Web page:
No work is under way regarding the acquisition of land for Border customs posts. There was some talk about it some time ago. Our political position is that there will be no return to the Border of the past, and this is agreed and accepted by the British Government. It is a political challenge. It is not a technological or a paper issue. It is a political priority. I was in Kiltyclogher in County Leitrim recently. During the Troubles, Leitrim was the only county from which one could not get to Northern Ireland. Every road was blown up. The people there who are in their senior years never want to go back to that situation, and neither do we.

The Deputy mentioned a special economic zone. These are matters for consideration. My starting point is that there would be no return to that Border. There is political agreement on it that whatever will happen will be consequent on the nature of the relationship the UK wants with Europe from then on, clearly with implications for Ireland.

One of the four priorities set out by Michel Barnier, as head of the Brexit task force, is to deal with the question of Northern Ireland and the Border. He is well aware of the difference between this and Catalonia, which is a Spanish issue, or Gibraltar, which is a Spanish-British issue. Ours is the subject of an international, legally binding agreement.

Deputy Haughey asked a good question about the multi-speed Europe issue, which has been around for a while. Various ideas and proposals, so-called "variable geometry", have always arisen in discussion about future developments of the EU. They are again being mentioned in the context of the 60th anniversary of the Treaty of Rome. We have already had such a variable geometry regarding the euro and the Schengen Agreement. Enhanced co-operation has been included in the treaties for this reason and the provisions can be used to allow a group of states to move ahead if they wish with co-operation without all members supporting it. We want to stay in the vanguard, right up at the front. If it transpires that there are two speeds operating in Europe, we want to be at the higher speed and central to it.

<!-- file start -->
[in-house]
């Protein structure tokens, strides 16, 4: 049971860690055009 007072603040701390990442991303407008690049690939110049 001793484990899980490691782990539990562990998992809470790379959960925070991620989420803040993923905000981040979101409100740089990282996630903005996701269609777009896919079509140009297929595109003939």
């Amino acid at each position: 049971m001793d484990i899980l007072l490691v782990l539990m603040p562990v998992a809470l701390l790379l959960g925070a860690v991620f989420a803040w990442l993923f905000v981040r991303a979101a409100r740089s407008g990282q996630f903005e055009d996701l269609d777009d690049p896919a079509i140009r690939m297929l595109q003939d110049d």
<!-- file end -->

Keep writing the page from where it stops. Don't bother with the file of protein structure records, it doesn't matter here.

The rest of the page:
Northern Ireland

Micheál Martin


6. Deputy Micheál Martin asked the Taoiseach if he has spoken to Ms Arlene Foster or Ms Michelle O'Neill since and in view of the results of the election in Northern Ireland on 2 March 2017. [11614/17]

Brendan Howlin


7. Deputy Brendan Howlin asked the Taoiseach his plans to engage with the political parties in Northern Ireland following the Assembly elections. [12046/17]

Micheál Martin


8. Deputy Micheál Martin asked the Taoiseach if he has spoken to Secretary of State Brokenshire or Prime Minister May since the Northern Ireland election results. [12053/17]

I propose to take Questions Nos. 6 to 8, inclusive, together.

I spoke by telephone to Prime Minister Theresa May on Sunday following the outcome of the Northern Ireland Assembly elections. We agreed to speak again when we meet tomorrow, Thursday, at the European Council in Brussels. During our phone conversation we agreed that early engagement by the political parties in Northern Ireland is required with a view to re-establishing a functioning Executive as soon as possible, and to address outstanding issues under the agreements. We also agreed that the Minister for Foreign Affairs and Trade, Deputy Charles Flanagan, and the Secretary of State for Northern Ireland, James Brokenshire, would engage together with the parties over the coming days. They are to meet in Belfast today, and are probably meeting as we speak.

There is a three week window for the formation of a new Executive. The political parties have each received fresh mandates. Particular responsibilities attach to the two parties, the Democratic Unionist Party, DUP, and Sinn Féin, which are entitled to nominate a First Minister and deputy First Minister to engage with each other and to advance discussions with all eligible political parties on the formation of a new Executive. Dealing with outstanding issues from previous agreements will be necessary to create confidence at this critical moment for devolution in Northern Ireland. All parties eligible to nominate Ministers to the Executive will be invited to participate in these discussions which, in accordance with previous agreements, will be facilitated by the two Governments. That is why the Minister for Foreign Affairs and the Secretary of State are there today.